The Menace, an Exposition of Quackery Nostrum Exploitation and Reminiscences of a Country Doctor Page: 12
This book is part of the collection entitled: Rescuing Texas History, 2010 and was provided to The Portal to Texas History by the University of Texas Health Science Center Libraries .
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No enterprising scavenger and exploiter of nostrums and
advertiser of wonderful ability need experience any diffi-
culty in obtaining testimonials. As has been repeatedly
shown that testimonials are the least expensive part of the
stock in trade of these reprobates.
I have made the statement before the Bexar County
Medical Society, that I could get a testimonial or a certifi-
cate for anything, I stated that I could take twenty-five
dollars and get a death certificate with very little difficulty,
reciting the cause, etc., of my own death. A free bottle or
two of the preparation, or an order on a local photographer,
a refund of a portion of the blood money collected by the
exploiter, the not uncommon weakness of the unintelligent,
who desire to see their names and pictures set forth in all
the glory of printers' ink, or even in some few cases an
honest belief in the efficasy of the fraud, all furnish easy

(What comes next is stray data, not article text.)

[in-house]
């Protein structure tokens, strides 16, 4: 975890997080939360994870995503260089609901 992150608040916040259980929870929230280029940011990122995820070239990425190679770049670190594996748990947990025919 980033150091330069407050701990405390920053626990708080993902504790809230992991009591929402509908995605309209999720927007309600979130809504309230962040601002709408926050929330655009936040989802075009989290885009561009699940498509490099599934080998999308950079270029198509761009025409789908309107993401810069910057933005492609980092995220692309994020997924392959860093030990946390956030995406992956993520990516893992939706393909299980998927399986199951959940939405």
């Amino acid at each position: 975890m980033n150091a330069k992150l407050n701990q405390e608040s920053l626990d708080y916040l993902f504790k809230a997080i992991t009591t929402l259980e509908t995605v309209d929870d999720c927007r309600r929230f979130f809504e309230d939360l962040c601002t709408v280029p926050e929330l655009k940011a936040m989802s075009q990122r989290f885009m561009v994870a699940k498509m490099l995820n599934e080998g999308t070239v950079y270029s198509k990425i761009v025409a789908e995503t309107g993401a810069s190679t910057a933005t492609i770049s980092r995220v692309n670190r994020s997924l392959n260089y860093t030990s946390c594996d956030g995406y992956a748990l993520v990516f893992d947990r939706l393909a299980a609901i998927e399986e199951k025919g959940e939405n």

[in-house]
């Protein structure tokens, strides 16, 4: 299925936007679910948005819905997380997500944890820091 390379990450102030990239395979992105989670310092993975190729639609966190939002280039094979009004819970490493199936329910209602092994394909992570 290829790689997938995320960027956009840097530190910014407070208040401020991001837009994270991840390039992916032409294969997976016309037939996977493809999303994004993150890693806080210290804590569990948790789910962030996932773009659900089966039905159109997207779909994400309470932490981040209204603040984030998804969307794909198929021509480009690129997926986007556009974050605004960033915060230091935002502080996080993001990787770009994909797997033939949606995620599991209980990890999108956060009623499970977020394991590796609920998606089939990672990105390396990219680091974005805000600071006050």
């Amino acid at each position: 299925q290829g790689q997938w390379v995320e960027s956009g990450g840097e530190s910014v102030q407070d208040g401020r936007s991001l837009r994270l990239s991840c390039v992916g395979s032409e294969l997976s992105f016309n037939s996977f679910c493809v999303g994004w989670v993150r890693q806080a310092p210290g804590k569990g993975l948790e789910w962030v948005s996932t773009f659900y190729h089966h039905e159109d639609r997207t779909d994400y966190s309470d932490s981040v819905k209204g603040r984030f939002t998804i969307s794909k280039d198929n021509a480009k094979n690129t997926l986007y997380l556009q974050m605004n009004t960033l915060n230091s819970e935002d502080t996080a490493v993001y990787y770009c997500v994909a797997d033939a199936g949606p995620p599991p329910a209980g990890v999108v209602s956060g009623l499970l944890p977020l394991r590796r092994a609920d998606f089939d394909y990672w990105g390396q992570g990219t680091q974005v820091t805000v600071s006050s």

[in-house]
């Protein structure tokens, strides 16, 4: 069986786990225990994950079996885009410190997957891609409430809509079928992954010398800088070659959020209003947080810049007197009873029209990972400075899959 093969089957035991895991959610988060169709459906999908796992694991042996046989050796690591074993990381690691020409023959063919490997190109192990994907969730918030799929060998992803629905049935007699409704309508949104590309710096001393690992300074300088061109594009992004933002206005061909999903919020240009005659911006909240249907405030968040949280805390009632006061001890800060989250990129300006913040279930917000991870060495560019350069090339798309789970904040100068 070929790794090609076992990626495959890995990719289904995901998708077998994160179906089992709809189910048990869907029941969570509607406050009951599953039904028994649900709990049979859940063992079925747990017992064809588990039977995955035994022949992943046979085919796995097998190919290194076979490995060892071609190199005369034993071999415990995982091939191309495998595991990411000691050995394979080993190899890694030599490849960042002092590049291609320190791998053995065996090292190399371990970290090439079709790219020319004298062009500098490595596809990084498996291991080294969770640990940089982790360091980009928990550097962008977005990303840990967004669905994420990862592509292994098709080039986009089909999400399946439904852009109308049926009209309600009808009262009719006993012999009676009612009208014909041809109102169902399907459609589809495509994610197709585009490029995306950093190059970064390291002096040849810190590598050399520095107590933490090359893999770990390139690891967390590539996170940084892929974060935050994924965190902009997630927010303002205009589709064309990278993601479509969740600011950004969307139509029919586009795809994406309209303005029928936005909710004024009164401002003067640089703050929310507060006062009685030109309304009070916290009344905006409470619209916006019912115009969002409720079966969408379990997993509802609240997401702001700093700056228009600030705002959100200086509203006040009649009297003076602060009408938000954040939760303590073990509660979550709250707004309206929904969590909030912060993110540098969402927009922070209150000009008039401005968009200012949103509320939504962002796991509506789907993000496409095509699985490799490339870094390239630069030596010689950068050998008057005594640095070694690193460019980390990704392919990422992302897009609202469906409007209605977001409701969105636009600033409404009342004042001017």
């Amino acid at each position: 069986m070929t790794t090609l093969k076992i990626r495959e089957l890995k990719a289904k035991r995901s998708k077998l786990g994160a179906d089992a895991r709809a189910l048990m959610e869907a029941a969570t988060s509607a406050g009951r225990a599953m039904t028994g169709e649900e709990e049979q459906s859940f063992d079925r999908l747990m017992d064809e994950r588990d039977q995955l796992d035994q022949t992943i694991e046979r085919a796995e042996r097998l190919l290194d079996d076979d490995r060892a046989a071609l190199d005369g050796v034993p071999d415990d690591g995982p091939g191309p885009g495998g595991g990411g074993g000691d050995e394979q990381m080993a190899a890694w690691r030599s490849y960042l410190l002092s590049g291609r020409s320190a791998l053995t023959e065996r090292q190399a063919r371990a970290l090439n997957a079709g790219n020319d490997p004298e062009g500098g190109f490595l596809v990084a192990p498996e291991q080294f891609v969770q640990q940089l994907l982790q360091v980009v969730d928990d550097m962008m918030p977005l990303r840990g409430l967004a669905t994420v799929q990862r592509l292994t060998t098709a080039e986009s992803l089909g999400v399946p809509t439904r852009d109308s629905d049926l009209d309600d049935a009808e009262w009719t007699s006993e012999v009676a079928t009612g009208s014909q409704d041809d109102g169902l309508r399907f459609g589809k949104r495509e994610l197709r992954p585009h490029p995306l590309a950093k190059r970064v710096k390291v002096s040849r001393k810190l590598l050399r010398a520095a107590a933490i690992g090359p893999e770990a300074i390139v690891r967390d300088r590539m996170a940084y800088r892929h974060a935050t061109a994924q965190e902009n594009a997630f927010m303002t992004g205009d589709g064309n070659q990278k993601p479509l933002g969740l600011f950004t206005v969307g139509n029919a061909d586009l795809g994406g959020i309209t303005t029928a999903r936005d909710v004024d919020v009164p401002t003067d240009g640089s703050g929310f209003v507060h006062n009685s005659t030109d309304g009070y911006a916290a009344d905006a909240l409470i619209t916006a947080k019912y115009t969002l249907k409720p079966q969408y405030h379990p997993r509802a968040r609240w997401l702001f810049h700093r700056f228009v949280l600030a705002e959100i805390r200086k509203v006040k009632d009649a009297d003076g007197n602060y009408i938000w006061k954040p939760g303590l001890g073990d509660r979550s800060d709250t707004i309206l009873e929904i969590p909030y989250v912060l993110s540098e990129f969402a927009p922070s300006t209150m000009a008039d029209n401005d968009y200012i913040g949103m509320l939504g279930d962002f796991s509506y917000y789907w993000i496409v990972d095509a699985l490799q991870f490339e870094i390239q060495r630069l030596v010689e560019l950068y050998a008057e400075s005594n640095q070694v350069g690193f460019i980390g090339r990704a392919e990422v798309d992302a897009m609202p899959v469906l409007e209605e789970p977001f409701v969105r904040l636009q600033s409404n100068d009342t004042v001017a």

and not costly means of obtaining favorable comment on
"low down fraud," however worthless.
Their national quality of commercial shrewdness fails
them when they go into the open market to purchase relief
from suffering. The average American citizen when he
sets out to buy a horse, or an automobile, is a model of
caution. Show him testimonials from any number of prom-
inent people, and he will scoff at you. Now observe the
same citizen seeking to buy the most precious of all pos-
sessions, good health, and anybody's word is good enough
He will drop into a barber shop to get a shave, and while
he is getting the shave, the barber is, as he usually does,
telling him all he knows and then some, recommends some
great doctor that he knew could cure him in three days. The
barber recommends him because he is a good patron of his
place of business. Or he will get into an elevator and ask
the elevator boy to take him to some good "Lung Specialist"
and the elevator boy, who very often is a negro, will take him
to this wonderful doctor, because as in the case of the barber,
the doctor will always tip him, and give him part of the
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Dixon, Chas. D. (Charles D.). The Menace, an Exposition of Quackery Nostrum Exploitation and Reminiscences of a Country Doctor, book, 1914; San Antonio, Texas. (texashistory.unt.edu/ark:/67531/metapth143569/m1/20/: accessed July 23, 2017), University of North Texas Libraries, The Portal to Texas History, texashistory.unt.edu; crediting University of Texas Health Science Center Libraries.